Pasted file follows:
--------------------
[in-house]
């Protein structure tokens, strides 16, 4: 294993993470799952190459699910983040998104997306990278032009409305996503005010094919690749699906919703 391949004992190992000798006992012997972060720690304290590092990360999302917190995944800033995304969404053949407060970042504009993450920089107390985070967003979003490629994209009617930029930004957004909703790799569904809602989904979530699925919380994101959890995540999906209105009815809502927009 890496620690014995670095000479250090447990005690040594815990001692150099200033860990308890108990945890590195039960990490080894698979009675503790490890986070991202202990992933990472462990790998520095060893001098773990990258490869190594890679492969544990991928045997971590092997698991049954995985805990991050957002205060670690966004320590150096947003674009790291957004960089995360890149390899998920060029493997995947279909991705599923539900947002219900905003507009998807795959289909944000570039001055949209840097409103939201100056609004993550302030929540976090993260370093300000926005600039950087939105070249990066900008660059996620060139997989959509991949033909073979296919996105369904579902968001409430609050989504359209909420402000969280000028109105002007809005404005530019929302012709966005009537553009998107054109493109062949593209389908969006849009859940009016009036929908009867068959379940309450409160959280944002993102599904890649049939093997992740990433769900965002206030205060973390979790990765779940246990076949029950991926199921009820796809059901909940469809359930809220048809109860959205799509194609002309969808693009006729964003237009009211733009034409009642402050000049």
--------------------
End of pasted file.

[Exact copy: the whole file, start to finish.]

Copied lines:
[in-house]
């Protein structure tokens, strides 16, 4: 294993993470799952190459699910983040998104997306990278032009409305996503005010094919690749699906919703 391949004992190992000798006992012997972060720690304290590092990360999302917190995944800033995304969404053949407060970042504009993450920089107390985070967003979003490629994209009617930029930004957004909703790799569904809602989904979530699925919380994101959890995540999906209105009815809502927009 890496620690014995670095000479250090447990005690040594815990001692150099200033860990308890108990945890590195039960990490080894698979009675503790490890986070991202202990992933990472462990790998520095060893001098773990990258490869190594890679492969544990991928045997971590092997698991049954995985805990991050957002205060670690966004320590150096947003674009790291957004960089995360890149390899998920060029493997995947279909991705599923539900947002219900905003507009998807795959289909944000570039001055949209840097409103939201100056609004993550302030929540976090993260370093300000926005600039950087939105070249990066900008660059996620060139997989959509991949033909073979296919996105369904579902968001409430609050989504359209909420402000969280000028109105002007809005404005530019929302012709966005009537553009998107054109493109062949593209389908969006849009859940009016009036929908009867068959379940309450409160959280944002993102599904890649049939093997992740990433769900965002206030205060973390979790990765779940246990076949029950991926199921009820796809059901909940469809359930809220048809109860959205799509194609002309969808693009006729964003237009009211733009034409009642402050000049």